Senior Vice President, Space & Intelligence Systems
Network-Centric Operations 2003
April 16, 2003
Good afternoon and welcome. It's a pleasure to share the platform with such esteemed colleagues.
Today I am going to talk about the concept of network centric operations, how it works, and what is being done to apply this powerful concept to our military forces and intelligence agencies.
Simply stated, network-centric operations uses the power of a network to access information from far-reaching resources in order to make timely, effective, and sometimes life-saving decisions.
What if - you were commanding an entire squadron of fighter aircraft and could draw upon data from many sources - from Space to beneath the ocean - and sort out only what you need to make the right decision?
What if - you were a Fire Captain called to an emergency and, before your wheels were rolling, were able to assess the situation and know exactly what medical personnel would be required on the scene?
What could be saved - hours? Minutes? LIVES?
This type of network operation is not only possible, but it's fast becoming a reality.
So, let's talk about the network for a moment.
A common example used to depict a network is the Internet, which, of course, is a household word today.
Families plan vacations, locate friends, purchase items, and stay connected using the Internet.
Just about any fact that you want to learn is available there, at your fingertips, by keying in a few words and letting the network gather the data and provide you with access to that information.
And a value of this network is that it acts as a "living entity." By this, I mean that it is constantly receiving new data, cataloging it, and storing it so that those in search can find the most up-to-date information easily and quickly.
For many businesses, the mere posting of a website on the Internet has generated increased sales and profits.
Think about the ads and commercials you see today. No one leaves off their web address.
When we think of the Internet, we think of access to information.
Now, lets imagine that you could not only get access to the information, but, through the use of "intelligent software," could actually turn that information into actionable knowledge - that is - make the information work for you.
As an example, the newest Mercedes BenzTM model is able to evaluate the maintenance and repairs necessary based on the habits of the individual driver. The driver who uses the vehicle to its full capability will require maintenance sooner than those who drive it to the corner and back each day.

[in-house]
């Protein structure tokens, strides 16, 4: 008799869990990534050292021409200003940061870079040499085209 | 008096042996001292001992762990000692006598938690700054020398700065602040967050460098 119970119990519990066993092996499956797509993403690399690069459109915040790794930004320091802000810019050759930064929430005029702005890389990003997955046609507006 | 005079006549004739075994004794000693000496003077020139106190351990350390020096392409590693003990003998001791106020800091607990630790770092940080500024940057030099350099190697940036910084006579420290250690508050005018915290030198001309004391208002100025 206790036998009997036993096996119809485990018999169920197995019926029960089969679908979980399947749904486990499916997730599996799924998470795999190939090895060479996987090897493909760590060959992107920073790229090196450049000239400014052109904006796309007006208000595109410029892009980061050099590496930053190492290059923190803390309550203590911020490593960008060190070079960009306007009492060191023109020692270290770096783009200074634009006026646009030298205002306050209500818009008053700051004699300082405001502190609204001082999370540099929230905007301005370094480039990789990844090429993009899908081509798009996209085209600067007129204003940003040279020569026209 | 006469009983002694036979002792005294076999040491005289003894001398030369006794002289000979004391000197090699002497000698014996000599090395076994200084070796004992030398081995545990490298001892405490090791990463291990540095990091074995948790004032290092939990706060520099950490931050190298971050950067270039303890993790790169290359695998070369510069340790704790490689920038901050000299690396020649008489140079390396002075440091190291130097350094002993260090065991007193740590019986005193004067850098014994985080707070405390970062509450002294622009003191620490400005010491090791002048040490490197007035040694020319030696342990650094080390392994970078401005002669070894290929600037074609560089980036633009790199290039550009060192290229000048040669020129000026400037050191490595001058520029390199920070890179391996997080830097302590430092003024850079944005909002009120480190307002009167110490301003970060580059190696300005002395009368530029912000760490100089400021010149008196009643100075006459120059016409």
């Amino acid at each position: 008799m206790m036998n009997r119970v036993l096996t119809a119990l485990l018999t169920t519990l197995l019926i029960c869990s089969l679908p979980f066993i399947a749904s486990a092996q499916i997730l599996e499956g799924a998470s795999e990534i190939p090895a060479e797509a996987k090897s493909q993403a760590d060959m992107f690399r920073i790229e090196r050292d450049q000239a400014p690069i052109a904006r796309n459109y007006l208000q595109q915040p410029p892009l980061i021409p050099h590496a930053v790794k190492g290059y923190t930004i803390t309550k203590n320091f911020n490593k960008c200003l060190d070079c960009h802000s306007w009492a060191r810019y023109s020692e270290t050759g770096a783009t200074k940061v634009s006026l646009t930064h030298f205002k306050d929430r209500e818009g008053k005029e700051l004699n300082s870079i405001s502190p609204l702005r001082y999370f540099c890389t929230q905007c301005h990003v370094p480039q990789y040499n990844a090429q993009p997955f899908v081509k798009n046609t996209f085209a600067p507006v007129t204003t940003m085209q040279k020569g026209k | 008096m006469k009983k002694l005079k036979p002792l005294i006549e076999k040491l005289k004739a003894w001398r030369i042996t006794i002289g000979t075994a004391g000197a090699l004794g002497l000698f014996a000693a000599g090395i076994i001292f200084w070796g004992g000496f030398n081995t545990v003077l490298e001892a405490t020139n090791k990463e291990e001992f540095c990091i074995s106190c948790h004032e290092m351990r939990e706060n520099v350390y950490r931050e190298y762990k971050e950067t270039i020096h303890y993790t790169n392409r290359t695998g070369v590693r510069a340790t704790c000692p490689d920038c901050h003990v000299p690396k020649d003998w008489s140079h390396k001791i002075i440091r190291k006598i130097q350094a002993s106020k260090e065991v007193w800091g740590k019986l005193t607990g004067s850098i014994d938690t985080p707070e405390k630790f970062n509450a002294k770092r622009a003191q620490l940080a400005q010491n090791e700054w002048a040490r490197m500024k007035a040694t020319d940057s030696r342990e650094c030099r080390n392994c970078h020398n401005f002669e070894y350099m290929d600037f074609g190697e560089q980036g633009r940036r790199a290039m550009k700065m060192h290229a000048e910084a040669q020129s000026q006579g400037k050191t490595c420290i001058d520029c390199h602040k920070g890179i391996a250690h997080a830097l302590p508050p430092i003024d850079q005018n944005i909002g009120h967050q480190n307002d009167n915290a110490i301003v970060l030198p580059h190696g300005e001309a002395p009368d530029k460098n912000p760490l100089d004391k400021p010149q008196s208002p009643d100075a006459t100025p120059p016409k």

This car's "intelligence" is able to assess the wear and tear on the vehicle and, based on that, make maintenance recommendations.
Let's plug the car into our network and assume that the car can communicate with your palm pilot to provide you with the required maintenance schedule.
And, using intelligent software, your palm pilot takes this information and does two things: examines your calendar and then, based on that, schedules a maintenance appointment for you, electronically, at your dealer.
The dealer is on the same network, and, of course, knows your preferred service times and has reserved a convenient time for your appointment.
Let's look at another example, this time in the area of battlefield management.
What if - a battlefield commander had access to information about where his troops are, location of weaponry available, location of coalition forces, even logistical data such as road conditions or weather reports?
Now let's add to that information the location of the adversary, and what he's doing.
And, let's enable the commander to run a few modeling scenarios to predict the outcome of alternative battle plans under consideration.
The network allows decisions to be made that favor the outcome of the battlefield. The network provides actionable information, rapidly, and it gives the battlefield commander the ability to act before the opponent can even think about his next move.
This network allows the commander to save lives and win wars.
That's the value of network-centric operations.
What if this same network served every soldier, airman, marine or sailor by providing information that's relevant to them?
No one would ever be alone in the battlefield.
For those in weaponry, the network assists them with targeting the adversary.
For those in command and control, the network provides fused information to enable a decision to be made rapidly, in fact, faster than the enemy can respond.
Now that we've discussed the value of network-centric operations, let's talk about the steps to applying it to the battlefield.
There are three steps to this journey:
- Adapt network technology to warfare
- Develop concepts of operation that best use this technology
- And, reorganize the classical hierarchical command structure in order to execute these network concepts.
Let's discuss the network technology first: A common architecture must be developed and used by everyone - one with common interfaces, common standards, and common protocols.
This is a basic principle that is used today in the commercial industry.
Just as today when you plug in your computer and have instant access, so too this network must interoperate with all of its nodes, regardless of platform, type of system, or location.